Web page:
Dear sunscreen appliers,
The Lazy Scholar is happy to return to these webpages after a protracted journey through the land of end-of-semester labor—paper grading and dissertation prospecting, to be precise. There are still some seniors milling (and drinking) around campus, biding their time until commencement. But so far, I haven’t spotted any yearbooks—that tried and true token of upward academic mobility.
If I remember correctly from my own bright college years, I didn’t get my yearbook until many weeks after graduation, too late to have friends fill up its pages with earnest remembrances and congratulations. I know I got more use out of my high school yearbook, but all I can think about right now is that weird color section inserted by the printers to commemorate all the important events and hit movies from the previous year. That color insert (here’s one energetic promo) also sadly exposes how generic most yearbooks actually are—they typically reveal less about any single place and time than they do about the art and sometimes artlessness of nostalgia.
To prove, and complicate, my point, the digital archive fortunately overflows with scanned yearbook collections. So, in classic yearbook fashion, I offer you this list of class notables.
Most Likely to Be Mistaken for a Leiber and Stoller Song
By 1901, University of North Carolina’s students renamed their yearbook from the stodgy Hellenian to the downright silly Yackety Yack. That sense of humor can also be detected in the 1911 volume, which features cartoons beneath every class photo. Herbert Ray Ray (yes, Ray Ray) was evidently something of a cad, to judge by his portrait (right), which features girls hollering to him from a seminary. Other students didn’t fare quite so well: Harry Meyer Solomon‘s entry imagines him as an aged and balding king, with a requisite hooked “Hebrew” nose. John Harris meanwhile is nicknamed “Fatty John,” weighing in at 185 pounds (apparently it was standard to list everyone’s weight).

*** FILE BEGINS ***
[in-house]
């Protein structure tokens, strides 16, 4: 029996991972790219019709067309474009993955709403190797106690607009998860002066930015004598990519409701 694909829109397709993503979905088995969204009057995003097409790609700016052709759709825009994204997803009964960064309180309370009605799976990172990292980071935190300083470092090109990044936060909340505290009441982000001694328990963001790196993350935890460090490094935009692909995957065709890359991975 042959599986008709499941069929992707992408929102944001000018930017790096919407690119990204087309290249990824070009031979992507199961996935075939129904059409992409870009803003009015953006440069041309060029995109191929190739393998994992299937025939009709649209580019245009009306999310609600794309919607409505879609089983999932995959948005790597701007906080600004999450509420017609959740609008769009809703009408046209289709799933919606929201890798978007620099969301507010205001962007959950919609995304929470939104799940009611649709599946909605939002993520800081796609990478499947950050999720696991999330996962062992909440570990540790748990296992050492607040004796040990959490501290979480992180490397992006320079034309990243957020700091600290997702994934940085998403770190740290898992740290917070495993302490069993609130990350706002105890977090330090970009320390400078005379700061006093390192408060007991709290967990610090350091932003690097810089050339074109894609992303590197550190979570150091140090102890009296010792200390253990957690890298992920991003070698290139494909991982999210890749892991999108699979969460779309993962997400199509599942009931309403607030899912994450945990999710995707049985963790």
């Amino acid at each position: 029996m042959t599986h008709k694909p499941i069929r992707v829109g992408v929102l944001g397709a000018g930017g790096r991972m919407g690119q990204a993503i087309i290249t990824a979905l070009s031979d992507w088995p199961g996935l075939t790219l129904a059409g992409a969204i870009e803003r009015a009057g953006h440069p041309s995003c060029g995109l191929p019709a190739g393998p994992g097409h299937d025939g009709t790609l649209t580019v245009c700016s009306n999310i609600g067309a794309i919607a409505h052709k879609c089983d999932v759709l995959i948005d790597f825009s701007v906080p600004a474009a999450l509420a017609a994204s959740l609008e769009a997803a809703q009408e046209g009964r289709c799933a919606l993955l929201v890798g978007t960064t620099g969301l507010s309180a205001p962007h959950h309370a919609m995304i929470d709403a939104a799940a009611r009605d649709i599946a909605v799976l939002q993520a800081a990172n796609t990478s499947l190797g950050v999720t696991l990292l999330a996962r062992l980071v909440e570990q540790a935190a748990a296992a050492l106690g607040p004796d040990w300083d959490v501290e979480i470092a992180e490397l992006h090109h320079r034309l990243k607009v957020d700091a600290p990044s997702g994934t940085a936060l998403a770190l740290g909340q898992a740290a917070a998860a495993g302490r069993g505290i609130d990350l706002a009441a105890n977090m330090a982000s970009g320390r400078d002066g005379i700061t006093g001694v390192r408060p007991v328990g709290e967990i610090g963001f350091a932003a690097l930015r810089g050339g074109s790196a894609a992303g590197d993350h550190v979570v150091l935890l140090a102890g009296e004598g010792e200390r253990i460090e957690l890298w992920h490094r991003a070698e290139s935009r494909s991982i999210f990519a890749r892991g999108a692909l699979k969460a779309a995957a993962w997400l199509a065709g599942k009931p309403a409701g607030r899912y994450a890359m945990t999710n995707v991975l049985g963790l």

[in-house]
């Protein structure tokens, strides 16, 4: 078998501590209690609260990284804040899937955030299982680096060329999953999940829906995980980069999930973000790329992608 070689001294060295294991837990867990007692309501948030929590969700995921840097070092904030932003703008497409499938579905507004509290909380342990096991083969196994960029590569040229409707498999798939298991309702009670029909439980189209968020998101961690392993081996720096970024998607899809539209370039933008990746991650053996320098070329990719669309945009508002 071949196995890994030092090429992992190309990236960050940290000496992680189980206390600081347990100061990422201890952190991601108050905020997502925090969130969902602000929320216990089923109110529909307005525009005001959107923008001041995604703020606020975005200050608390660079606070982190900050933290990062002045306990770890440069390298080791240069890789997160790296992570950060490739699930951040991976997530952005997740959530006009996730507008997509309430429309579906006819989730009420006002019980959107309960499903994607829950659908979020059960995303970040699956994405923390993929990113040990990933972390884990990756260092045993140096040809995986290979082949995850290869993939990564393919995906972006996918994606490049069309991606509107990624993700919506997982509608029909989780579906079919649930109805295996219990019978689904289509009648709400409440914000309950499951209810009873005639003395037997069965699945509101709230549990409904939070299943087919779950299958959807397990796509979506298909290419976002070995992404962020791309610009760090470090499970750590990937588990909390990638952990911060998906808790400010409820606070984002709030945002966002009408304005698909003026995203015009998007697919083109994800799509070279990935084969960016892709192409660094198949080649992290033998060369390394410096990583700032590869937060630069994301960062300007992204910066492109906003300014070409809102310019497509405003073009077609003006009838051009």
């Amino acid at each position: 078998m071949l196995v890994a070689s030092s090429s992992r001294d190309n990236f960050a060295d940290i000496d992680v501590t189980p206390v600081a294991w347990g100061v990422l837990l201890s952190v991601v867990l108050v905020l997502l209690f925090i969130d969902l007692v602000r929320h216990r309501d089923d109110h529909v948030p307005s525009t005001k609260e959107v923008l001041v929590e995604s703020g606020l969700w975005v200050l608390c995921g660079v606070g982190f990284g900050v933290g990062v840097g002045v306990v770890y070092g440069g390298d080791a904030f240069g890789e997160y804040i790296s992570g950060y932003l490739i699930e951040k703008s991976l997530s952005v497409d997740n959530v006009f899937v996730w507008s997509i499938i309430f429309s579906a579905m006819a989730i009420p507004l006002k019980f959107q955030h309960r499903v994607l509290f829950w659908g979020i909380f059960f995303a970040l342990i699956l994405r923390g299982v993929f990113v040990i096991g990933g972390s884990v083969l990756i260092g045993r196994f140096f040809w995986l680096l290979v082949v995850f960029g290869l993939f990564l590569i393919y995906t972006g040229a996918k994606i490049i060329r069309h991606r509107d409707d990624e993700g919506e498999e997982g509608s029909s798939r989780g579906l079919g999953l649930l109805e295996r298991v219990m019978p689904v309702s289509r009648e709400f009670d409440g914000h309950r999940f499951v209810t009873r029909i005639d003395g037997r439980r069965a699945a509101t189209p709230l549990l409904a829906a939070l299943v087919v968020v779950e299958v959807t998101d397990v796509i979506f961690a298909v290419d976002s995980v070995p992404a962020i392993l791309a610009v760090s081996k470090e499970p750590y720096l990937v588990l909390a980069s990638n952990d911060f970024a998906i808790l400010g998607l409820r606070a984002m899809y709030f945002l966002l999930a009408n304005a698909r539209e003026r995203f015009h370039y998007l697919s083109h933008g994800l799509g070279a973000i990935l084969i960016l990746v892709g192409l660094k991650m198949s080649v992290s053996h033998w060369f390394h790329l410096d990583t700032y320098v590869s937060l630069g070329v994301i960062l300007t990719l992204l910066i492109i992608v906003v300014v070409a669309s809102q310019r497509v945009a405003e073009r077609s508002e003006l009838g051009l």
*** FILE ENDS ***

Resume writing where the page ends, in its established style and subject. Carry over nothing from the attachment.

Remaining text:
Most Haunting Mascot
The eerie owl of the Hinakaga, yearbook of Carroll College, Wisconsin.
Duke’s 1950 Chanticleer features this photo of their famed blue devil. He would have no place in the trippy yearbooks of the 70s, edged out by artsy photojournalism and images of long-haired hippies. And don’t forget quasi-Buddhism. The 1975 Chanticleer features one spread devoted to Desire, one to Becoming, and another to Sensation.
The students pictured in The Aggie, yearbook of the University of Minnesota Northwest Agricultural School.
Most Likely to Excite Fans of The Office
University of Scranton yearbooks galore.
The Crispus Attucks school was founded in Indianapolis in 1927 as an all-black high school, but began admitting white students in 1967. The spread below comes from the 1972 volume.
The Owl and The Panther Prints, yearbooks of Western University of Pennsylvania and University of Pittsburgh.
The Key, high school yearbook of Marysville, Ohio.
There are more superlatives to designate, but I’m afraid my own search for lost time has come to an end. But if you have any other yearbook links to share, please add them to the comments section.
Yours in pomp and circumstance,